For me, the most work was doing the sauces
Years ago, on my first trip to Singapore, I knew just what to look for—Hainanese chicken rice. I was directed to the Maxwell market. Just look for the stall with a lot of chicken spine hanging from hooks, I was told by an early-bird Singapore foodie, not yet through a blog but through email.
After that, my quest was to find Hainanese chicken rice cooked here as good as it is in Singapore. The old Heritage Hotel almost got it until ownership changed hands, I think.
The other quest was to learn how to cook the dish.
It was Add Lim, the late owner of Flavors and Spices, who first gave me a taste of her version and then her recipe. It was daunting, to say the least. There were just too many steps to get it right (boil then turn off heat, three times) and after a so-so result, the recipe was kept among my forgotten files.
When I was part of the book “Inside the Southeast Asian Kitchens” (ArtPostAsia Pte Ltd, 2007), the Singaporean author, Christopher Tan, introduced me to the history of the dish. He wrote that it was a culinary specialty of China’s Hainan Island, using a variety of chicken known as Wenchang that had a yellowish skin.
Hainanese immigrants to Singapore turned out to be superb chefs and introduced the dish to the island state. He wrote how “amusingly enough, (the dish) has since been reexported to Hainan island as ‘Singapore Chicken Rice.’”
The recipe in the book was much simpler. The chicken this time was only simmered for 12 minutes with the pot partly covered, then covered, taken off the heat, and left to stand for another 20 minutes. The chicken is set aside, rubbed with sesame oil then covered.
What took a lot of time were the sauces and rice served with the chicken. If you’ve had Hainanese chicken rice, you’d know the chicken is presented with its own tasty rice and three kinds of sauces, plus the broth.
Wish come true
Like a Christmas wish come true, Enderun Extension Program offered an online lesson on cooking Hainanese chicken rice. And teaching was chef See Cheong Yan, culinary head of Enderun Colleges. Chef See is Malaysian, and he said his recipe is from his mother.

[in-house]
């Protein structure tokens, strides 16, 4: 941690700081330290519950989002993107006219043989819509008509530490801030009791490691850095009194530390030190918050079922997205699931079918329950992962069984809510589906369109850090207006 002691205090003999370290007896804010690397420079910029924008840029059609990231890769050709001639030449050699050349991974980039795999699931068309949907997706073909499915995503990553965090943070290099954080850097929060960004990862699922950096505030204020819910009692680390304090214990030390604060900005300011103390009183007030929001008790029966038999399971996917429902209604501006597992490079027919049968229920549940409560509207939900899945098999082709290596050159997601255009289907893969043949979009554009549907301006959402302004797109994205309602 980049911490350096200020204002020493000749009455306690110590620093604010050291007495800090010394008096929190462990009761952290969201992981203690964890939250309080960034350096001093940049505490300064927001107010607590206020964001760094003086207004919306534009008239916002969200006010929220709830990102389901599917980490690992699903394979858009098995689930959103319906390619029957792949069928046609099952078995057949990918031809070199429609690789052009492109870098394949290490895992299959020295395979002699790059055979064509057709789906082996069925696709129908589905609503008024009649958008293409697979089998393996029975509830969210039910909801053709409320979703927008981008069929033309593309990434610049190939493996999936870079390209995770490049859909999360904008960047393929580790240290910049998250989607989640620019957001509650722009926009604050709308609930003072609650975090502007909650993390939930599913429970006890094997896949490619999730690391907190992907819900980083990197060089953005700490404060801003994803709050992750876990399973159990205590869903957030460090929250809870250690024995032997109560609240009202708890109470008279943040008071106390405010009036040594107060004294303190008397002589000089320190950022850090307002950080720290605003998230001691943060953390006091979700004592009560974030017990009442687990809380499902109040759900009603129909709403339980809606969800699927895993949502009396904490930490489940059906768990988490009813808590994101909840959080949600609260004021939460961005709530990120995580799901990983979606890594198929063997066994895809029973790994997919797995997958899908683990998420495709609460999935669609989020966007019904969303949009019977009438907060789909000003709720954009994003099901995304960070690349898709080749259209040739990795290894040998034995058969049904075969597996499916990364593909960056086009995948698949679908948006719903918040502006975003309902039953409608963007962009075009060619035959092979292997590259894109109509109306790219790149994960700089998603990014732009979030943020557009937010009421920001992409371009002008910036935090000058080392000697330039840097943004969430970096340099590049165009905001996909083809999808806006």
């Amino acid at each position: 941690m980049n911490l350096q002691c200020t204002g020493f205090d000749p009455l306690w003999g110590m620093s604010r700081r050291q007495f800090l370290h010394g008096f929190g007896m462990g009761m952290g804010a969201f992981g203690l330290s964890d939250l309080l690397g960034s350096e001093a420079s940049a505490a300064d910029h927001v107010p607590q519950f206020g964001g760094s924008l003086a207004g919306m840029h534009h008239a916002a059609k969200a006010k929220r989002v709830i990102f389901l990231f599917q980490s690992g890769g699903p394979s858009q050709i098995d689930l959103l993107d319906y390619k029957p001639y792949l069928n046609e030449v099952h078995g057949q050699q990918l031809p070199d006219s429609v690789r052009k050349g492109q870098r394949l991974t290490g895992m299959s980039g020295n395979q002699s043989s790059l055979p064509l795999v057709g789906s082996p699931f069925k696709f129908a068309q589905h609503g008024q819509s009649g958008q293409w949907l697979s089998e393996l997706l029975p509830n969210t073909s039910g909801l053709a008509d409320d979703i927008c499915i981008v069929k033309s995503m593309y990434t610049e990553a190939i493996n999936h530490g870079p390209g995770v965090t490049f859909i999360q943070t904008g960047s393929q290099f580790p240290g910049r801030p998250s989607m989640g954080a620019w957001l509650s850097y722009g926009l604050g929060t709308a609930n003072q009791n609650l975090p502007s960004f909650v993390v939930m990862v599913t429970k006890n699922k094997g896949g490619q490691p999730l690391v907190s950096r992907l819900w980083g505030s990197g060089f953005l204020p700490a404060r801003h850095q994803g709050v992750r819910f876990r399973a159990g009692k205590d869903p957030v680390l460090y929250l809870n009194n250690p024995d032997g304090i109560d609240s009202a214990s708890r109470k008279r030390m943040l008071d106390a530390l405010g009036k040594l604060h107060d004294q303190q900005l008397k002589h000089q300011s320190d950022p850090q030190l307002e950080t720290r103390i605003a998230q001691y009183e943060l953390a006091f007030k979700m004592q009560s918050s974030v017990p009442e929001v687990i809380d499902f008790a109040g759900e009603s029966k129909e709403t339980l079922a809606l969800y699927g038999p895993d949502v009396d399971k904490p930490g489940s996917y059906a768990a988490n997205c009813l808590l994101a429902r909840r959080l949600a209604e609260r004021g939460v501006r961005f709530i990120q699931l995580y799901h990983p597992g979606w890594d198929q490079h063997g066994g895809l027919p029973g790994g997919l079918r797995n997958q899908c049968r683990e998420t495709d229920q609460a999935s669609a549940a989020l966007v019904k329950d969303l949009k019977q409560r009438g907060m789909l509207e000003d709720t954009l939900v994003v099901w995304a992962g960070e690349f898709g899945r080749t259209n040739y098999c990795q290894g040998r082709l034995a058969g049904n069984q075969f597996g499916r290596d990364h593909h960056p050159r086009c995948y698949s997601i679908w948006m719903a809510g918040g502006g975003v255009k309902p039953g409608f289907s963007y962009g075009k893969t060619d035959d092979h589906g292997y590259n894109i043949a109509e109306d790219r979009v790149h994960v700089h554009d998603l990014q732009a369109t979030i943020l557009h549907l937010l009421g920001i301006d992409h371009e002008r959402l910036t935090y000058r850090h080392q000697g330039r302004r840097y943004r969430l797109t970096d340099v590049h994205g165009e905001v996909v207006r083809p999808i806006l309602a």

Enderun had all the ingredients sent to my house, each properly tagged and measured.
Preparing the chicken required searching for the wishbone and extracting it. For a nonculinary student like myself, it required further Googling. Now you may ask why. Chef See explained that it will make cutting the chicken later easier. So I searched for it, found it, tried to extract it whole but only found the two
Because we could not have the Wenchang chicken, chef See made a turmeric bath so that the chicken skin would turn yellow. Easy enough.
The chicken is alternately immersed in hot and cold baths three times “to ensure the skin becomes firm, yellow and taut.”
This chicken still needed to be poached in the broth that was prepared for us, the students. After poaching, it was placed in an ice water bath again and hung to dry. It’s the transferring from broth to bath that needs muscle power and an implement to transfer the chicken. Chef See used a chopstick placed underneath both wings. That was too difficult for me, so I used a Chinese metal strainer.
But for me, the most work was doing the sauces. First, a “fragrant oil” had to be made, then the ginger sauce, chili sauce and supreme soy sauce.
Oh, and not to forget the rice with all the herbs and spices to flavor and make the grain aromatic.
The cutting of the chicken involved taking out the spine. And that made cutting the breast into beautiful slices really a breeze.
Work on the Hainanese chicken rice started at 10 a.m. but was finished at 1:30 p.m. My assistant was my son, and we were both so hungry that we ate right away without taking a photo of our dish.
Strangely, when I told my friends and siblings about my experience, they all wanted the recipe. I wondered whether Holy Week came early and everyone wanted to do penance.
But I must say, my Hainanese chicken rice was so good. INQ
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